Skeletal Dysplasia 2 is an inherited Musculoskeletal disease affecting Labrador Retrievers. Affected dogs develop a mild form of “disproportionate dwarfism” consisting of short legs with normal body length and width. The leg bones are shorter, thicker, and slightly curved and the front legs are frequently more affected than rear legs. Joints and eyes are not typically affected with this disease. The height of affected dogs is variable, making diagnosis based on physical characteristics alone challenging in some individuals. Mildly affected dogs from bloodlines known to produce large dogs may still fall within their breed standard for height. The causal Mutation shows Incomplete Penetrance meaning that not all dogs inheriting two copies (one from each parent) will display obvious physical characteristics of dwarfism.
Breed-Specific Information for the Labrador Retriever
The Mutation of the COL11A2 gene associated with skeletal dysplasia 2 has been identified in Labrador Retrievers, although its overall frequency in this breed is unknown.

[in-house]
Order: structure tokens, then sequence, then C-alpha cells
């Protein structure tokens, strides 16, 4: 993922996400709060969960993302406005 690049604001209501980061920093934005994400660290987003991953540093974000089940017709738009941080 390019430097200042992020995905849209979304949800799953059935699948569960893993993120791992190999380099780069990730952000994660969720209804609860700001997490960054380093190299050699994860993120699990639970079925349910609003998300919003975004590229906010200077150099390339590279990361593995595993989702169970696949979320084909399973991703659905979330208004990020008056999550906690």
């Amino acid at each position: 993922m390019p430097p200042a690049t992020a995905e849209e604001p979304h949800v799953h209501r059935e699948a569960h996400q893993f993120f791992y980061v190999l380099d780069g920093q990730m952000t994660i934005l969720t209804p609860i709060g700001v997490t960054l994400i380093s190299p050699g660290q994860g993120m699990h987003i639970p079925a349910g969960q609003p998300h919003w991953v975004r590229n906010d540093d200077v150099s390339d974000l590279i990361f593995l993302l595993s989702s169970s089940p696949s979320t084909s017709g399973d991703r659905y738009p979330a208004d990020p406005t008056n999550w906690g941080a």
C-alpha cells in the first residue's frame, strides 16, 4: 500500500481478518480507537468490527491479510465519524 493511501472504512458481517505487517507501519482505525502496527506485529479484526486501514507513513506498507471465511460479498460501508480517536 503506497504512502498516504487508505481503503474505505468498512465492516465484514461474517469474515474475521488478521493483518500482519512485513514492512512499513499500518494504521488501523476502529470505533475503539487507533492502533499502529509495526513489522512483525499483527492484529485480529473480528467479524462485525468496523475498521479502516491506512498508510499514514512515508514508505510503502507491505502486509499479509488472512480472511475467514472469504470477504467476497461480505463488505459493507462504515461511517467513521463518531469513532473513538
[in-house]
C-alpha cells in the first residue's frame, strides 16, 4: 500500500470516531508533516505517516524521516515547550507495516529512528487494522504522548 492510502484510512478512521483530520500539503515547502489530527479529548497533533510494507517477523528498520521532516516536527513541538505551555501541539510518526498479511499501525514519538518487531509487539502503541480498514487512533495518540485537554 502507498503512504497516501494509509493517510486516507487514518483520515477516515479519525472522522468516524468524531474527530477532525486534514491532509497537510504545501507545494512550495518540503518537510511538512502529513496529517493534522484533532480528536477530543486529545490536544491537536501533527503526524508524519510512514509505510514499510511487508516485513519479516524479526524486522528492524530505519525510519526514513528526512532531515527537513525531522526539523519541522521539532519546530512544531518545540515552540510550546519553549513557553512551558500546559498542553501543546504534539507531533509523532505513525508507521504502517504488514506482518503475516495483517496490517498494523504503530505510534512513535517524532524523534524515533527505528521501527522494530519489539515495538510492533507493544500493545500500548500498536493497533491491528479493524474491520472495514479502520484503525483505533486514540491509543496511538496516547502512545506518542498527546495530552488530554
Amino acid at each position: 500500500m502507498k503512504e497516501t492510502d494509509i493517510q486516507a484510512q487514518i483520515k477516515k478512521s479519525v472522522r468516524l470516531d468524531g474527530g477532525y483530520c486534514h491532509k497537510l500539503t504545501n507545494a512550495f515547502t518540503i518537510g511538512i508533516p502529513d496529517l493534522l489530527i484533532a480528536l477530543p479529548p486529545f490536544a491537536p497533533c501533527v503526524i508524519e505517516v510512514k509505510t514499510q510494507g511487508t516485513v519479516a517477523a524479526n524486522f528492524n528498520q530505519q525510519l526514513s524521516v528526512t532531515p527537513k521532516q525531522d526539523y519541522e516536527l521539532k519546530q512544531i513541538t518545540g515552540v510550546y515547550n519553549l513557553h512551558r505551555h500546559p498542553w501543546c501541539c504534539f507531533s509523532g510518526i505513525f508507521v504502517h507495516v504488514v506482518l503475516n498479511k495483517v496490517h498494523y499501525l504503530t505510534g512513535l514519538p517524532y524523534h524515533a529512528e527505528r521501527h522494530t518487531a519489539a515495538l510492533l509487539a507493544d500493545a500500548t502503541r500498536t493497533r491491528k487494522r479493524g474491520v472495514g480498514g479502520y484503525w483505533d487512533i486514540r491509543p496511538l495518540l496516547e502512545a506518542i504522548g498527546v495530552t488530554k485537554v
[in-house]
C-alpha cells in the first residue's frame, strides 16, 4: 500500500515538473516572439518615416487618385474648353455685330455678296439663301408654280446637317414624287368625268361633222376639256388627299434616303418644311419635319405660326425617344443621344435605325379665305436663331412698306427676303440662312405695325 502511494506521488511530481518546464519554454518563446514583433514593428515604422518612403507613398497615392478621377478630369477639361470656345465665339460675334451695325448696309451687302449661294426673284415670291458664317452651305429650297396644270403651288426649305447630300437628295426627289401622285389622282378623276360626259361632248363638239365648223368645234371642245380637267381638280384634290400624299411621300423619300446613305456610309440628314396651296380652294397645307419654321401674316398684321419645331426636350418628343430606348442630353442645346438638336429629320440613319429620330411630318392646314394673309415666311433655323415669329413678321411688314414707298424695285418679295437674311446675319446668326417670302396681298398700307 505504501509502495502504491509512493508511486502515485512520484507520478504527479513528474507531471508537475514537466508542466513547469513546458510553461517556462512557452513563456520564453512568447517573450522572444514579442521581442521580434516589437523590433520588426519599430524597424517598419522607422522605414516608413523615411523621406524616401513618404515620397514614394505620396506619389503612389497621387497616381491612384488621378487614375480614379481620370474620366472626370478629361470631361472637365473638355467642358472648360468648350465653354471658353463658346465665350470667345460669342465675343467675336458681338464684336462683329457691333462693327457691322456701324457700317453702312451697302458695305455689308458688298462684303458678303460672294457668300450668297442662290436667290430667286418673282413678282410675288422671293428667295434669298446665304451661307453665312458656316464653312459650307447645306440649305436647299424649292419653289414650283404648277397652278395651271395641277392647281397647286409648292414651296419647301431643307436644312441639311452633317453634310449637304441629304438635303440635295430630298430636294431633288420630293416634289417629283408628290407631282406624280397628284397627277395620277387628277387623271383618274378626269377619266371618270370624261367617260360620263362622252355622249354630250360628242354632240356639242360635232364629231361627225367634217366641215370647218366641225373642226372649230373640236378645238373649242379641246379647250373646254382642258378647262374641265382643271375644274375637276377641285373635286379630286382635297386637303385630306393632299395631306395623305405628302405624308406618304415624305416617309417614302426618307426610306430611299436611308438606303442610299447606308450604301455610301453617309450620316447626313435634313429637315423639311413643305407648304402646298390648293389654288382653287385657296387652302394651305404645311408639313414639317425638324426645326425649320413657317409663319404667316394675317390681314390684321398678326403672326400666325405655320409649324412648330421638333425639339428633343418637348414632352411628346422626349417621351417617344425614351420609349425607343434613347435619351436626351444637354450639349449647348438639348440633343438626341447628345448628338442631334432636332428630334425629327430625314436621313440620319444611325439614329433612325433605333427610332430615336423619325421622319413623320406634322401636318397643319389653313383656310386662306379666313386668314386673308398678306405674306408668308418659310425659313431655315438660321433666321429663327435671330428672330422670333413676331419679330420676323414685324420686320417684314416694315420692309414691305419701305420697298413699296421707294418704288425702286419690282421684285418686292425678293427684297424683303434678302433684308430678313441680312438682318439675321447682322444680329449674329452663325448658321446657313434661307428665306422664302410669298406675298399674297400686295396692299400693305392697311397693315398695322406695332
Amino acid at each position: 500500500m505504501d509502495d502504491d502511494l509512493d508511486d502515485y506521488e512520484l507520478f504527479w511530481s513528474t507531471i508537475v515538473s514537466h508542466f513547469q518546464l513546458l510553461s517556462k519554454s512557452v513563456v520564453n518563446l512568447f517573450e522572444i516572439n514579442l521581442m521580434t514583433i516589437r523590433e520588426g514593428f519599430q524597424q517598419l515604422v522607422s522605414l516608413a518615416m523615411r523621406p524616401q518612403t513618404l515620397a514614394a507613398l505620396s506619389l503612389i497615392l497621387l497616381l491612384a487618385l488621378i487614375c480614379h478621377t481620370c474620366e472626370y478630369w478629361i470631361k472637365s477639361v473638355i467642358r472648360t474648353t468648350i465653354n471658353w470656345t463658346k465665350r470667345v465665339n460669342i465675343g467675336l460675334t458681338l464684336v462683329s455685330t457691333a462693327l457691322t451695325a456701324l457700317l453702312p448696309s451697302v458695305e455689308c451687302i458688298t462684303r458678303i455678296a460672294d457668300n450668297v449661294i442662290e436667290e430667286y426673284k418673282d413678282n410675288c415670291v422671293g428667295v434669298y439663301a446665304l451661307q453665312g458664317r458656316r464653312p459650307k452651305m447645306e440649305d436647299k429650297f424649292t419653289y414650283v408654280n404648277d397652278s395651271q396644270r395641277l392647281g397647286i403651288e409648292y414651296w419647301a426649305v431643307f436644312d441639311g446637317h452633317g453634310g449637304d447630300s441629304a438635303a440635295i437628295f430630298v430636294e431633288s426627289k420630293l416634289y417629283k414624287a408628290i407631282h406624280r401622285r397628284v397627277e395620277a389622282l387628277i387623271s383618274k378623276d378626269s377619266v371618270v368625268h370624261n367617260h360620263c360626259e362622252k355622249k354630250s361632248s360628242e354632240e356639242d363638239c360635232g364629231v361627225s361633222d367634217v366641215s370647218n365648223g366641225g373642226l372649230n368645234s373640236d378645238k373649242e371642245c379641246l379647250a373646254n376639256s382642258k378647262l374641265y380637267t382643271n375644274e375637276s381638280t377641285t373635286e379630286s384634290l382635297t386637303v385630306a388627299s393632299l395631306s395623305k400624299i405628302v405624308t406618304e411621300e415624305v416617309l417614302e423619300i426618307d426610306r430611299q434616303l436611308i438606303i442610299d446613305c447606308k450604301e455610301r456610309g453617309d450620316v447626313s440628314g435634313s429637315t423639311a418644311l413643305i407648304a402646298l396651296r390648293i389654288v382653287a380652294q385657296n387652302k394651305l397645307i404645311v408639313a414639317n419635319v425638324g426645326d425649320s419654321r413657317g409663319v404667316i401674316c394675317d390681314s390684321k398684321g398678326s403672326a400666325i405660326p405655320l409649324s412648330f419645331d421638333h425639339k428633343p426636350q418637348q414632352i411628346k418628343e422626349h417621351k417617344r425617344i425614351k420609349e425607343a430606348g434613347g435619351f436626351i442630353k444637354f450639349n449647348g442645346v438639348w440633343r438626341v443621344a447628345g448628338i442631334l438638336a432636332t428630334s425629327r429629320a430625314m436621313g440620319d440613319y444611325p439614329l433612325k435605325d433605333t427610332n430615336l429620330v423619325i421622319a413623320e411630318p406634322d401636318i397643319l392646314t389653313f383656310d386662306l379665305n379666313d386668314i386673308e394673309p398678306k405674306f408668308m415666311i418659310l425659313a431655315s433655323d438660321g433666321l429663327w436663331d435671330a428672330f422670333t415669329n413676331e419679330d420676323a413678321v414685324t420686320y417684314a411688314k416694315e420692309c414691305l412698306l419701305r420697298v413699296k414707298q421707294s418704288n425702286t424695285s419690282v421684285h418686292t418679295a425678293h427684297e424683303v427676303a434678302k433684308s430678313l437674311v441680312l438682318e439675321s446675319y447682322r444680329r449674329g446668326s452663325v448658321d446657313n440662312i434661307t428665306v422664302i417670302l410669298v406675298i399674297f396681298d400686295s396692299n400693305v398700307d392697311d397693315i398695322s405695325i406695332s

Genetic testing of the COL11A2 gene in Labrador Retrievers will reliably determine whether a dog is a genetic Carrier of skeletal dysplasia 2. Skeletal Dysplasia 2 is inherited in an Autosomal Recessive manner in dogs meaning that they must receive two copies of the mutated gene (one from each parent) to develop the disease. In general, carrier dogs do not have features of the disease but when bred with another carrier of the same Mutation, there is a risk of having affected pups. Each pup that is born to this pairing has a 25% chance of inheriting the disease and a 50% chance of inheriting one copy and being a carrier of the COL11A2 gene mutation. Reliable genetic testing is important for determining breeding practices. Because this mutation shows Incomplete Penetrance, genetic testing should be performed before breeding. In order to eliminate this mutation from breeding lines and to avoid the potential of producing affected pups, breeding of known carriers to each other is not recommended. Labrador Retrievers that are not carriers of the mutation have no increased risk of having affected pups.
There may be other causes of this condition in dogs and a normal result does not exclude a different mutation in this gene or any other gene that may result in a similar genetic disease or trait.
Frischknecht M, Niehof-Oellers H, Jagannathan V, Owczarek-Lipska M, Drogemuller C, Dietschi E, Dolf G, Tellhelm B, Lang J, Tiira K, Lohi H, Leeb T. A COL11A2 mutation in Labrador Retrievers with mild disproportionate dwarfism. PLoS One. 2013;8(3):e60149